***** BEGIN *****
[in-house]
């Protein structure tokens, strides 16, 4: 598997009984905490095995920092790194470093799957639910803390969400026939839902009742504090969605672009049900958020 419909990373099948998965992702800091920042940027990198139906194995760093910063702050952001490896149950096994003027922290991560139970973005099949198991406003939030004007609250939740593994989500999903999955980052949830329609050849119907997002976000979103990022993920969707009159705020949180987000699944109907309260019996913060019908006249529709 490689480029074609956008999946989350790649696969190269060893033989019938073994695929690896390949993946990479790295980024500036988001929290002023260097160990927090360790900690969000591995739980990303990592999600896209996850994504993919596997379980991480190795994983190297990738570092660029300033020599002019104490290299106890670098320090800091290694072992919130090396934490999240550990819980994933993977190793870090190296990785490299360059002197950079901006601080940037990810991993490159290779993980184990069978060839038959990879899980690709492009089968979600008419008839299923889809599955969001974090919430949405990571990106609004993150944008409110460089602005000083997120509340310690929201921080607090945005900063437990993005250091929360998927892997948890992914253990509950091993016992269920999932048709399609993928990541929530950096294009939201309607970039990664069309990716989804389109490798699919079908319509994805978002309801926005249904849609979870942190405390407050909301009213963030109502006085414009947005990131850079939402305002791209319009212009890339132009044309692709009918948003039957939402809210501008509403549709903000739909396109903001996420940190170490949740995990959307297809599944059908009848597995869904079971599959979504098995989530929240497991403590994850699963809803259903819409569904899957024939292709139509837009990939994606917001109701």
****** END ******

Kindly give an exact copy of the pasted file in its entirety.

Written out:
[in-house]
């Protein structure tokens, strides 16, 4: 598997009984905490095995920092790194470093799957639910803390969400026939839902009742504090969605672009049900958020 419909990373099948998965992702800091920042940027990198139906194995760093910063702050952001490896149950096994003027922290991560139970973005099949198991406003939030004007609250939740593994989500999903999955980052949830329609050849119907997002976000979103990022993920969707009159705020949180987000699944109907309260019996913060019908006249529709 490689480029074609956008999946989350790649696969190269060893033989019938073994695929690896390949993946990479790295980024500036988001929290002023260097160990927090360790900690969000591995739980990303990592999600896209996850994504993919596997379980991480190795994983190297990738570092660029300033020599002019104490290299106890670098320090800091290694072992919130090396934490999240550990819980994933993977190793870090190296990785490299360059002197950079901006601080940037990810991993490159290779993980184990069978060839038959990879899980690709492009089968979600008419008839299923889809599955969001974090919430949405990571990106609004993150944008409110460089602005000083997120509340310690929201921080607090945005900063437990993005250091929360998927892997948890992914253990509950091993016992269920999932048709399609993928990541929530950096294009939201309607970039990664069309990716989804389109490798699919079908319509994805978002309801926005249904849609979870942190405390407050909301009213963030109502006085414009947005990131850079939402305002791209319009212009890339132009044309692709009918948003039957939402809210501008509403549709903000739909396109903001996420940190170490949740995990959307297809599944059908009848597995869904079971599959979504098995989530929240497991403590994850699963809803259903819409569904899957024939292709139509837009990939994606917001109701």